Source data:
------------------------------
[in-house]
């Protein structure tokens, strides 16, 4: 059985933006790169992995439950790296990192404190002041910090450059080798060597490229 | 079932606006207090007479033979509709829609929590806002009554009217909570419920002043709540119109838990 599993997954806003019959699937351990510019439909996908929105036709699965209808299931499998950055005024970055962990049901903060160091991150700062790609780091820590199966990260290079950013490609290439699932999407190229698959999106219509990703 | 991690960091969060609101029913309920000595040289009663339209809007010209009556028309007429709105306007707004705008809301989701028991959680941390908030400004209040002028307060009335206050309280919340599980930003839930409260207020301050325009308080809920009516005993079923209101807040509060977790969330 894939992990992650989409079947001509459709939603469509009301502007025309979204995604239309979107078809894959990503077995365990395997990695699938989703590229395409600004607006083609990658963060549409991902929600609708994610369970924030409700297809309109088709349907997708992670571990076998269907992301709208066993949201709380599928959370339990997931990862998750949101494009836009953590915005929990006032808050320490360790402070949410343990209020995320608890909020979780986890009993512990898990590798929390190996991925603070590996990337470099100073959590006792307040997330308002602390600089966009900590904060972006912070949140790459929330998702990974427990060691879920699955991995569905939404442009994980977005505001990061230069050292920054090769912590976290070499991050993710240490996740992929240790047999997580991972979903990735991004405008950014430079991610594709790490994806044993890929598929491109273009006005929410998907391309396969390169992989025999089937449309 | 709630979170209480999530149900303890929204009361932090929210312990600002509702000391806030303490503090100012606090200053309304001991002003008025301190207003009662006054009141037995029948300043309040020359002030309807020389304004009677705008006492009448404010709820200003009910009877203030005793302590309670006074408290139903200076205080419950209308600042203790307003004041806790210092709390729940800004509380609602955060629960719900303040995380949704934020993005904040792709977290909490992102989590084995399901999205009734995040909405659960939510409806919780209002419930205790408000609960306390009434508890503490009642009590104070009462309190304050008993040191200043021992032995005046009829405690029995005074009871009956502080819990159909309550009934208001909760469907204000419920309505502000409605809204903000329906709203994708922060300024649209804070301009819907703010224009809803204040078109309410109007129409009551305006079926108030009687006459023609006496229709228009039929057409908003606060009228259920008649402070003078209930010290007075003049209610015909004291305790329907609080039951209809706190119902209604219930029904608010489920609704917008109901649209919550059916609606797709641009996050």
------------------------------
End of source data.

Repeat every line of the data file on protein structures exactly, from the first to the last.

[in-house]
């Protein structure tokens, strides 16, 4: 059985933006790169992995439950790296990192404190002041910090450059080798060597490229 | 079932606006207090007479033979509709829609929590806002009554009217909570419920002043709540119109838990 599993997954806003019959699937351990510019439909996908929105036709699965209808299931499998950055005024970055962990049901903060160091991150700062790609780091820590199966990260290079950013490609290439699932999407190229698959999106219509990703 | 991690960091969060609101029913309920000595040289009663339209809007010209009556028309007429709105306007707004705008809301989701028991959680941390908030400004209040002028307060009335206050309280919340599980930003839930409260207020301050325009308080809920009516005993079923209101807040509060977790969330 894939992990992650989409079947001509459709939603469509009301502007025309979204995604239309979107078809894959990503077995365990395997990695699938989703590229395409600004607006083609990658963060549409991902929600609708994610369970924030409700297809309109088709349907997708992670571990076998269907992301709208066993949201709380599928959370339990997931990862998750949101494009836009953590915005929990006032808050320490360790402070949410343990209020995320608890909020979780986890009993512990898990590798929390190996991925603070590996990337470099100073959590006792307040997330308002602390600089966009900590904060972006912070949140790459929330998702990974427990060691879920699955991995569905939404442009994980977005505001990061230069050292920054090769912590976290070499991050993710240490996740992929240790047999997580991972979903990735991004405008950014430079991610594709790490994806044993890929598929491109273009006005929410998907391309396969390169992989025999089937449309 | 709630979170209480999530149900303890929204009361932090929210312990600002509702000391806030303490503090100012606090200053309304001991002003008025301190207003009662006054009141037995029948300043309040020359002030309807020389304004009677705008006492009448404010709820200003009910009877203030005793302590309670006074408290139903200076205080419950209308600042203790307003004041806790210092709390729940800004509380609602955060629960719900303040995380949704934020993005904040792709977290909490992102989590084995399901999205009734995040909405659960939510409806919780209002419930205790408000609960306390009434508890503490009642009590104070009462309190304050008993040191200043021992032995005046009829405690029995005074009871009956502080819990159909309550009934208001909760469907204000419920309505502000409605809204903000329906709203994708922060300024649209804070301009819907703010224009809803204040078109309410109007129409009551305006079926108030009687006459023609006496229709228009039929057409908003606060009228259920008649402070003078209930010290007075003049209610015909004291305790329907609080039951209809706190119902209604219930029904608010489920609704917008109901649209919550059916609606797709641009996050």